"I keep my life in a Subversion repository. For the past five years, I've checked every file I've created and worked on, every email I've sent or received, and every config file I've tweaked into revision control. Five years ago, when I started doing this using CVS, people thought I was nuts to use revision control in this way.
[...] I see three main benefits of keeping my entire home directory in svn:
- home directory replication
- distributed backups"
Jakob Nielsen's Alertbox on the Top-10 New Mistakes of Web Design is old (from 1999), but (sadly) still relevant - I've lost hope that sites like heise.de and golem.de will ever get this:
"Opening up new browser windows is like a vacuum cleaner sales person who starts a visit by emptying an ash tray on the customer's carpet. Don't pollute my screen with any more windows, thanks (particularly since current operating systems have miserable window management). If I want a new window, I will open it myself!
Designers open new browser windows on the theory that it keeps users on their site. But even disregarding the user-hostile message implied in taking over the user's machine, the strategy is self-defeating since it disables the Back button which is the normal way users return to previous sites."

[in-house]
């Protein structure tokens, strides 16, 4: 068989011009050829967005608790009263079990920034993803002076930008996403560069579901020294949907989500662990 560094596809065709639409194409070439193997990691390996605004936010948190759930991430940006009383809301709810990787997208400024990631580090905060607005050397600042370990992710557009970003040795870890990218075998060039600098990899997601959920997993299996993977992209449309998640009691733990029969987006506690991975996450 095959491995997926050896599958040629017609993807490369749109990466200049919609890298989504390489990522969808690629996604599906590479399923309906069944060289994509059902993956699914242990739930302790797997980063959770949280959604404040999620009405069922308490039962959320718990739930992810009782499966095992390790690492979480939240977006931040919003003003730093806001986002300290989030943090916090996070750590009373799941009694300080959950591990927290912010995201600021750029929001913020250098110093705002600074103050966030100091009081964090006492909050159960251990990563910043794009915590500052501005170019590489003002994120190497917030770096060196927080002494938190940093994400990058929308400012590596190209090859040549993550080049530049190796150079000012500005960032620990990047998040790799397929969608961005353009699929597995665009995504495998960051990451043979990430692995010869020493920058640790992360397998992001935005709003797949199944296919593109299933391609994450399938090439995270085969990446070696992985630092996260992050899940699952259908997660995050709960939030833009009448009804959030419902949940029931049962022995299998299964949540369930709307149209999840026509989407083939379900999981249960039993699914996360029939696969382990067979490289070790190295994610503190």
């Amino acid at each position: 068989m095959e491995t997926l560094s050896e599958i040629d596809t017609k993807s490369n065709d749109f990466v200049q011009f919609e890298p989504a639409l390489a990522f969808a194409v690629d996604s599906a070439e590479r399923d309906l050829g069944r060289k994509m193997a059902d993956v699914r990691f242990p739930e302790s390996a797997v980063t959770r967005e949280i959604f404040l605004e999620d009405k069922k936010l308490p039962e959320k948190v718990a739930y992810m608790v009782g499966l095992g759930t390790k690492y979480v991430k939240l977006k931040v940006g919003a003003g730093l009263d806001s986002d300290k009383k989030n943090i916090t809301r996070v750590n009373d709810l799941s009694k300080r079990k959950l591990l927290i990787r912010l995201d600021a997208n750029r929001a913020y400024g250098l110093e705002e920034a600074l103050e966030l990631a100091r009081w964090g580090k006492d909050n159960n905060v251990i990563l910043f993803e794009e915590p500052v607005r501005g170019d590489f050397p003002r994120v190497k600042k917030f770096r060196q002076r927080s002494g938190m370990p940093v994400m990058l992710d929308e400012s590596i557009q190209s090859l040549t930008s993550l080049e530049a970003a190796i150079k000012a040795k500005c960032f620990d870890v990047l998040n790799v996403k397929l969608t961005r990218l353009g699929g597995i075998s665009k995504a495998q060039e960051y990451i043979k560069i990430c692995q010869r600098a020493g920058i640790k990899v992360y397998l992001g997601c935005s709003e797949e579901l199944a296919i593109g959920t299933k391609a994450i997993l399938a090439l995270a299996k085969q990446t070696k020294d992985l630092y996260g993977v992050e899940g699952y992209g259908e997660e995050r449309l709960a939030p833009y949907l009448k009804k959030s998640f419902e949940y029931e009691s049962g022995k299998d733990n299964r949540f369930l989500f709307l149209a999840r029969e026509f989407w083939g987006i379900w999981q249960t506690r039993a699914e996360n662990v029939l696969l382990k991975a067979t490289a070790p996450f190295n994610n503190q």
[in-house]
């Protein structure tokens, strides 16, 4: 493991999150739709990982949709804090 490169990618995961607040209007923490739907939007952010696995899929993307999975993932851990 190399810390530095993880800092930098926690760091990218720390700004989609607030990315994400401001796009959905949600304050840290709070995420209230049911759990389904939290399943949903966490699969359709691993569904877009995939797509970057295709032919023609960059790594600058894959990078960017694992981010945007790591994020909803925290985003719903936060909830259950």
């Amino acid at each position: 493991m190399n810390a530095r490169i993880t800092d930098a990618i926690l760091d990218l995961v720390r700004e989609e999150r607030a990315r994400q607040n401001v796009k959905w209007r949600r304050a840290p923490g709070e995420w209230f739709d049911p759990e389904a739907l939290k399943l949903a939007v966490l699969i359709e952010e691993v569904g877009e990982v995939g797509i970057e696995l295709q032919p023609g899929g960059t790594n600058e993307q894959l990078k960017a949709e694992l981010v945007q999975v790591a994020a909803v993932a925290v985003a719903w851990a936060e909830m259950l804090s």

Giles Turnbull - Software stories:
"I hope more developers will start telling the stories behind their apps; it's interesting for anyone who uses the app, and can really help them understand little details."
Joel Spolsky's Advice for Computer Science College Students:
"When you look at any programming organization, the programmers with the most power and influence are the ones who can write and speak in English clearly, convincingly, and comfortably. Also it helps to be tall, but you can't do anything about that.
The difference between a tolerable programmer and a great programmer is not how many programming languages they know, and it's not whether they prefer Python or Java. It's whether they can communicate their ideas. By persuading other people, they get leverage. By writing clear comments and technical specs, they let other programmers understand their code, which means other programmers can use and work with their code instead of rewriting it. Absent this, their code is worthless. By writing clear technical documentation for end users, they allow people to figure out what their code is supposed to do, which is the only way those users can see the value in their code."